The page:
China Needs Global Competition for Services Sector, Expert Says
Further opening up the services sector and bringing in global competition is the only choice for China to improve productivity and support growth as the country continues its transition into a service economy, a financial expert said.
The “real challenge” facing China in its pursuit of sustainable growth is to increase productivity in the services sector, said Zhu Min, head of Tsinghua University’s National Institute of Financial Research.
China began its transition into a service economy in 2014 as the sector’s share of the economy exceeded 50%, but the country still faces the challenge of beefing up productivity of the sector, said Zhu, who is also a former deputy managing director of the International Monetary Fund and a former vice governor of China’s central bank.
“While China moves toward a service economy, the growth rate will slow down,” Zhu said.
It is a common challenge for global economies to maintain growth while they make the transition to a service economy because productivity of the sector is often significantly lower than that of the industrial sector. It is only when the services sector expands to 70%-75% of the economy that overall economic growth can be stabilized at about 2.5%, Zhu said.
During this process, bringing in international competition, particularly in the services sector, is the key to helping a country stabilize growth and avoid the so-call middle-income trap, he said.
He made the remarks at a roundtable jointly held by Caixin and the Peterson Institute for International Economics, a U.S. think tank, last week in Washington.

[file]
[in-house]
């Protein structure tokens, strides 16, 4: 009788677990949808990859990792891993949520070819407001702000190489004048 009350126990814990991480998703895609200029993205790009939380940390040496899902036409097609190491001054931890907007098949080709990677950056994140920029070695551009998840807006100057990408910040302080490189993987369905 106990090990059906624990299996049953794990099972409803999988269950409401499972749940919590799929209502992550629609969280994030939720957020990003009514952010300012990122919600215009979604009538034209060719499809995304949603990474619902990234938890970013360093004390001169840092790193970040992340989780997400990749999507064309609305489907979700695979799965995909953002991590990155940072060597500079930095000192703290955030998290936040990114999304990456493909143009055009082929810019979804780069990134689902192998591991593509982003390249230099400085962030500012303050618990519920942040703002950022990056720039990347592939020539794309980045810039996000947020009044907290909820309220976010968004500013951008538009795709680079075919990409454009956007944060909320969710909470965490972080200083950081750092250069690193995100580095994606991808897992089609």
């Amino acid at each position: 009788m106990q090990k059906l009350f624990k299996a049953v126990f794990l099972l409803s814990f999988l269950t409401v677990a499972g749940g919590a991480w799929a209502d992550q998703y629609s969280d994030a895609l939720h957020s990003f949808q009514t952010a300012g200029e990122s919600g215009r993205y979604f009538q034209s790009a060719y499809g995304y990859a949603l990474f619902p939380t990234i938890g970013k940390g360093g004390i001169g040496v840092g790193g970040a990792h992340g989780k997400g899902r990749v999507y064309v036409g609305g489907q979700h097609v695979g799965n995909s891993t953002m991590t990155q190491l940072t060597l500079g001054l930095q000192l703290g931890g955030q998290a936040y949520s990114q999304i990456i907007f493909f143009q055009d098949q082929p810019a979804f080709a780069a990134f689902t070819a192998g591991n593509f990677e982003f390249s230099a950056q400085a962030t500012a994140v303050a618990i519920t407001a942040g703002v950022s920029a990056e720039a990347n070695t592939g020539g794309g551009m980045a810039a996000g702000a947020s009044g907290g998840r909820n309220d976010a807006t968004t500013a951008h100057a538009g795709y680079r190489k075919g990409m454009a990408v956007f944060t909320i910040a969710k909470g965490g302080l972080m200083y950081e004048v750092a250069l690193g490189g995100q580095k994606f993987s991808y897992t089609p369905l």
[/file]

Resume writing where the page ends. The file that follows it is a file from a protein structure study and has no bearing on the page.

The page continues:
Zhu’s remarks echoed those of Chen Yulu, deputy governor of the People’s Bank of China, who said at the same Caixin roundtable that further financial sector opening-up is a path China must follow to deepen reform and integration into the global economy.
At the same event, Robert Zoellick, the American former head of the World Bank, also called on China to open up its services sector to increase domestic demand and bolster future growth. By allowing foreign companies greater access to its domestic market, China could create win-win outcomes in current and future trade negotiations, he said.
Since 2018, Chinese authorities have launched a series of measures to liberalize the economy to counter slowing growth, with an emphasis in the financial services sector. These measures have allowed UBS Group to become the first foreign institution to take control of a domestic brokerage, S&P Global Inc. to rate Chinese domestic bonds for the first time and international bankcard companies to set up ventures in the country.
The rising presence of foreign institutions in China will help improve the efficiency of China’s financial services sector, Zhu said.
But compared with the financial services sector, which is already one of the biggest in the world, other sectors such as health care and education are in greater need of opening up to improve productivity, Zhu said. China will face take a tough journey to adapt to the changes and deal with the challenges in the process of services sector opening-up, he said.
Earlier last week, the International Monetary Fund raised its 2019 China growth forecast to 6.3% from 6.2% while it projected a slower growth globally. The IMF cited improving economic indicators and brighter prospects for trade negotiations between China and the U.S. as factors for the forecast upgrade.
Zhu said that although the 0.1 percentage point revision is a small number, it is significant as an indicator that China’s economy has been stabilized after struggles and structural adjustments over the past few years.
Contact reporter Han Wei (firstname.lastname@example.org)
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